branch of green leaves which is supposed to personify the accused. "The spears are left where they lie, the bough

withers, and the subject of the curse dies also "—in theory, at least, though it is suggested that poison is sometimes privily administered to him, lest the curse fail. The" Angamis are great believers in dreams and resort for advice to the subconscious self, as the psycho-analysts say, whenever they want to build a house, to go hunting or to make a trading journey. Old women, for a moderate fee, will dream on your behalf, and foretell the result of your plan. The author relates from his own experience one curious instance of the Angami belief that to dream of a man dressed entirely in new clothes is a sure premonition of his death :—

" He left Kohima for a tour in the Kezama villages on September 8th, 1913. At the moment of leaving, his own inter- preter, Zelucha of Jotaoma, came up to say that he was not feeling very well and would prefer to join later after two or three days, so another interpreter, Vise of Viswema, was taken in his place. Mao was reached on the 10th, Kezakenoma on the 11th, Razama on the 13th. At Razama Zelucha was expected to arrive, but another interpreter, Solhu of Kezakenoma, came instead, saying that Zeluche, was ill. On hearing this Vise remarked that he knew it already, and that Zelucha was going to die. When asked how he could possibly say this, as Zelucha had been quite well a few days before and had not been really ill when Vise last saw him, Vise said that he had dreamt of him on the night of sleeping at Mao, and had seen him dressed entirely in new clothes. This, he said, left no doubt. The news of Zelueha's death reached camp at Tekhubama on September 16th."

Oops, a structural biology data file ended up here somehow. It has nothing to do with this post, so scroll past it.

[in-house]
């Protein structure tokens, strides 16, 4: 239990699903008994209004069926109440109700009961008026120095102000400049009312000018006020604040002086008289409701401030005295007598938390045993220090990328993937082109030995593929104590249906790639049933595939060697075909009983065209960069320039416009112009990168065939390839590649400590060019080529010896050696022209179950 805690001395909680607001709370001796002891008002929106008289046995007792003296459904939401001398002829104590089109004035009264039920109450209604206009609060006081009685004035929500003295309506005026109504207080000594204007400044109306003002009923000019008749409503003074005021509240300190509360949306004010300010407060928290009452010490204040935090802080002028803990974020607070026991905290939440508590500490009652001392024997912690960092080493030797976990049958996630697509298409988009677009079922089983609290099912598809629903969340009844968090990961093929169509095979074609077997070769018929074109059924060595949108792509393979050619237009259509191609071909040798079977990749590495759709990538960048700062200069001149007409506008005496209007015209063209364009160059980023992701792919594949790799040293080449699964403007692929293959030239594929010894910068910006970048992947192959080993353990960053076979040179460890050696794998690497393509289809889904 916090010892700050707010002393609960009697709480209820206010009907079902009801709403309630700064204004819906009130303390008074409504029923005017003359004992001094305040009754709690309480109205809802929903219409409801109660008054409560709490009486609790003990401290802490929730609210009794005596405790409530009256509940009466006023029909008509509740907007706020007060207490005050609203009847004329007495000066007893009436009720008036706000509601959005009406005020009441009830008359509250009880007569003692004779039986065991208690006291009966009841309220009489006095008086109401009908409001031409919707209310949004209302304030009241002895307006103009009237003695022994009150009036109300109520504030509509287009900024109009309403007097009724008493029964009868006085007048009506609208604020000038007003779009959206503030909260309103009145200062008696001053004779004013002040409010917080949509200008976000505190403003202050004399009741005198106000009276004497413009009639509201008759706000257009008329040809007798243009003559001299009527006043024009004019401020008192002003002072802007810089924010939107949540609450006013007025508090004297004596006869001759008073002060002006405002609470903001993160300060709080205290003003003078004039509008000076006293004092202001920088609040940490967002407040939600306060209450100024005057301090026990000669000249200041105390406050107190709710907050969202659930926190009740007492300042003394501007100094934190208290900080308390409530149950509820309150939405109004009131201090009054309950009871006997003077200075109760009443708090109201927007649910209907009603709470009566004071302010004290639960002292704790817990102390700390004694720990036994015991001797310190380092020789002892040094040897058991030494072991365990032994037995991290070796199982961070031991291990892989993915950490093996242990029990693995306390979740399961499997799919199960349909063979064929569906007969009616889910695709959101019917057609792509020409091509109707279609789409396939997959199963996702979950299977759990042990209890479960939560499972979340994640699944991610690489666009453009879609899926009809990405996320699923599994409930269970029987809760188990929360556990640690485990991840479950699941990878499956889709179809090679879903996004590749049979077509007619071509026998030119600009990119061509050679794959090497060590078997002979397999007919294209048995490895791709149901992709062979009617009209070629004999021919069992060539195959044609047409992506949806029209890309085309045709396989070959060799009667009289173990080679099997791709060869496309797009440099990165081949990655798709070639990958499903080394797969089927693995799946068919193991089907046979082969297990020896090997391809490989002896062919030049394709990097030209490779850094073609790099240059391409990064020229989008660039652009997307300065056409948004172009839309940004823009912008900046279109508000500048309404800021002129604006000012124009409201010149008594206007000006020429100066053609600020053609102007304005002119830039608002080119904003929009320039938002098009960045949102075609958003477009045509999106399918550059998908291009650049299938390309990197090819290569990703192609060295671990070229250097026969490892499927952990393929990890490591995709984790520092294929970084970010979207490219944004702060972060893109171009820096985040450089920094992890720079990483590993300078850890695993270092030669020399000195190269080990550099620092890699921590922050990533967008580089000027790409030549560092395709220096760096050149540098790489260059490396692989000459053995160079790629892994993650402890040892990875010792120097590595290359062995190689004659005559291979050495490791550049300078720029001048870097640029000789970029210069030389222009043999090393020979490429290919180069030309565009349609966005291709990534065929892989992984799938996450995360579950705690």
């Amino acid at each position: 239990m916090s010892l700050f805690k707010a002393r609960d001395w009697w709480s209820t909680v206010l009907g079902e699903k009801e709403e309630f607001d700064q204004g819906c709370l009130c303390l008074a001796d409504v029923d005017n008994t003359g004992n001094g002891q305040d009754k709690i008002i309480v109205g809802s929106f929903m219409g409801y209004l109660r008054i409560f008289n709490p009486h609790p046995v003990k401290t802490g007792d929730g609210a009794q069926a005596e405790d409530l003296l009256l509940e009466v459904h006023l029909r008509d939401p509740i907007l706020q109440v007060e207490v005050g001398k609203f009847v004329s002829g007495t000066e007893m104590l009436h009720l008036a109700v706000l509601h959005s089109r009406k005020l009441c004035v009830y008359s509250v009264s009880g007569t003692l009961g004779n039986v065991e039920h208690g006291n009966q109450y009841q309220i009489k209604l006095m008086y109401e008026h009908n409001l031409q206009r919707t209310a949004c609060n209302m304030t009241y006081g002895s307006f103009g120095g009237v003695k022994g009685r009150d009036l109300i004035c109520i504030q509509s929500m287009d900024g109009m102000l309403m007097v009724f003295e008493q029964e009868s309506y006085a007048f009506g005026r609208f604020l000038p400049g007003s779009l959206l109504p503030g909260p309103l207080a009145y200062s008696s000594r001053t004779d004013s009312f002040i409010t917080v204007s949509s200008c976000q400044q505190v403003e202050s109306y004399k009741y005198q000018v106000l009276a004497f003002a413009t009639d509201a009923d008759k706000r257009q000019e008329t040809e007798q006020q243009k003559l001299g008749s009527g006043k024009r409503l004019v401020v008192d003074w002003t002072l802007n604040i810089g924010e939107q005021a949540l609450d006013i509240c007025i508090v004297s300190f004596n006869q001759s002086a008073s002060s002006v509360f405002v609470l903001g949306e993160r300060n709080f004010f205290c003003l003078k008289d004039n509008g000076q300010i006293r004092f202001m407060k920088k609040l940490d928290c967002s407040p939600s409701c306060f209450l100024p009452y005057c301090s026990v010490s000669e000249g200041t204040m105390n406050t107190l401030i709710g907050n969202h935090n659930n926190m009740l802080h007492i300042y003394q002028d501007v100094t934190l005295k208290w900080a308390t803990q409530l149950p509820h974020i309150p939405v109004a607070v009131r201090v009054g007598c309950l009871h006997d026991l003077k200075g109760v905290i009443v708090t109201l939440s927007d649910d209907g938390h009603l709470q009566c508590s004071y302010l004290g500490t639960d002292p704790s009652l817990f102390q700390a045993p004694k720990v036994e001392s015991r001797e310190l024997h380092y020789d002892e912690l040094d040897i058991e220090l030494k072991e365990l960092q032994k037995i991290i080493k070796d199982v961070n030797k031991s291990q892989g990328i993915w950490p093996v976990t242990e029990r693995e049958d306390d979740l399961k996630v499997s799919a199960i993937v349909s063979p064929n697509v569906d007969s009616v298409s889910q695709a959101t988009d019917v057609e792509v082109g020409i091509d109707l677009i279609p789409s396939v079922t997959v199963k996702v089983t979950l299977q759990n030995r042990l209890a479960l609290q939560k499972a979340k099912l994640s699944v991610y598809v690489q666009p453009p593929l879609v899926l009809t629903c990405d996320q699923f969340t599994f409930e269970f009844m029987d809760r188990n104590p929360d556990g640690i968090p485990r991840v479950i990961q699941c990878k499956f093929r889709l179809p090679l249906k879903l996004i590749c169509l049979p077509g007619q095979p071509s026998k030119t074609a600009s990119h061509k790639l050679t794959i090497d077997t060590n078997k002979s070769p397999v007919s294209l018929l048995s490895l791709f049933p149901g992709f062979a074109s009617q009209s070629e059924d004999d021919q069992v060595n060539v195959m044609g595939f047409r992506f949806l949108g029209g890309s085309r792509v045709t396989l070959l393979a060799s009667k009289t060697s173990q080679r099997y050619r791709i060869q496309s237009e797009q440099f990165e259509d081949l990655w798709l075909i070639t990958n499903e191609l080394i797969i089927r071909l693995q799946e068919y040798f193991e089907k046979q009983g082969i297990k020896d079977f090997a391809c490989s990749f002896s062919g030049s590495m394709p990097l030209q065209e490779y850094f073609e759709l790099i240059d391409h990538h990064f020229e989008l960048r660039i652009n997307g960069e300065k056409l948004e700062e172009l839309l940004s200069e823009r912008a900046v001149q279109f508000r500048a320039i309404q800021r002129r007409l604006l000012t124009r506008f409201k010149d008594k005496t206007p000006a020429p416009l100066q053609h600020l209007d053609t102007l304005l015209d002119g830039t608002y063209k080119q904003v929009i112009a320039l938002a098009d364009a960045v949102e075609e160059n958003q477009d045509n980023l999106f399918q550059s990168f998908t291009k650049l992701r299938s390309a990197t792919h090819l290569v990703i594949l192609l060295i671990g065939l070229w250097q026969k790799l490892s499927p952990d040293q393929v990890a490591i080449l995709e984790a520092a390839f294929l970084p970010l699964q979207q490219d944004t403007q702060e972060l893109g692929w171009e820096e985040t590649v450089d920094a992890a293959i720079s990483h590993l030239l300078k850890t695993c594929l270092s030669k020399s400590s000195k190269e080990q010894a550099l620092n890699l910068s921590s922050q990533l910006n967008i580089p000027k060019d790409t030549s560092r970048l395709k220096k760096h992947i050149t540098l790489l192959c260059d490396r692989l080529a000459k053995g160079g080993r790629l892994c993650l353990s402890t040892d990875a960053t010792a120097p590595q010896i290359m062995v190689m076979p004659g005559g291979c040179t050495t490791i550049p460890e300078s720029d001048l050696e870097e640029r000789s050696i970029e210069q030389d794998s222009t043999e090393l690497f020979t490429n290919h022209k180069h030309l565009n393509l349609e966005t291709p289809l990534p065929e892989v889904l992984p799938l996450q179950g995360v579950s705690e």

He adds in a note:— "I have a very vivid recollection of the details of this incident, which occurred just as has been recorded. I noted the dream and its interpretation in my tour diary (now in the Deputy-Commissioner's office in Kohima) when it was mentioned to me, and before Zelueha's death had actually occurred. He died, I think,- on the 14th. He had been of great assistance in collecting the information given in this monograph and the loss was a personal one."

It may have been a coincidence, but it is at any rate well attested. We may commend especially the fascinating chapter on Angami folklore and village songs which Mr. Hutton has

collected. One of the tales from these isolated Indian hills is almost exactly the same as Grimm's story of " Big Klaus and Little Klaus," and most of the others are recognizable as variants of the folk-tales which seem to be part of the common inheritance of the peoples. Mr. Hutton's book is typical of the excellent work that many of our trained administrators have done in preserving a faithful and sympathetic record of the primitive races under their guardianship before the traditional habits and customs are submerged by the spread of Western civilization.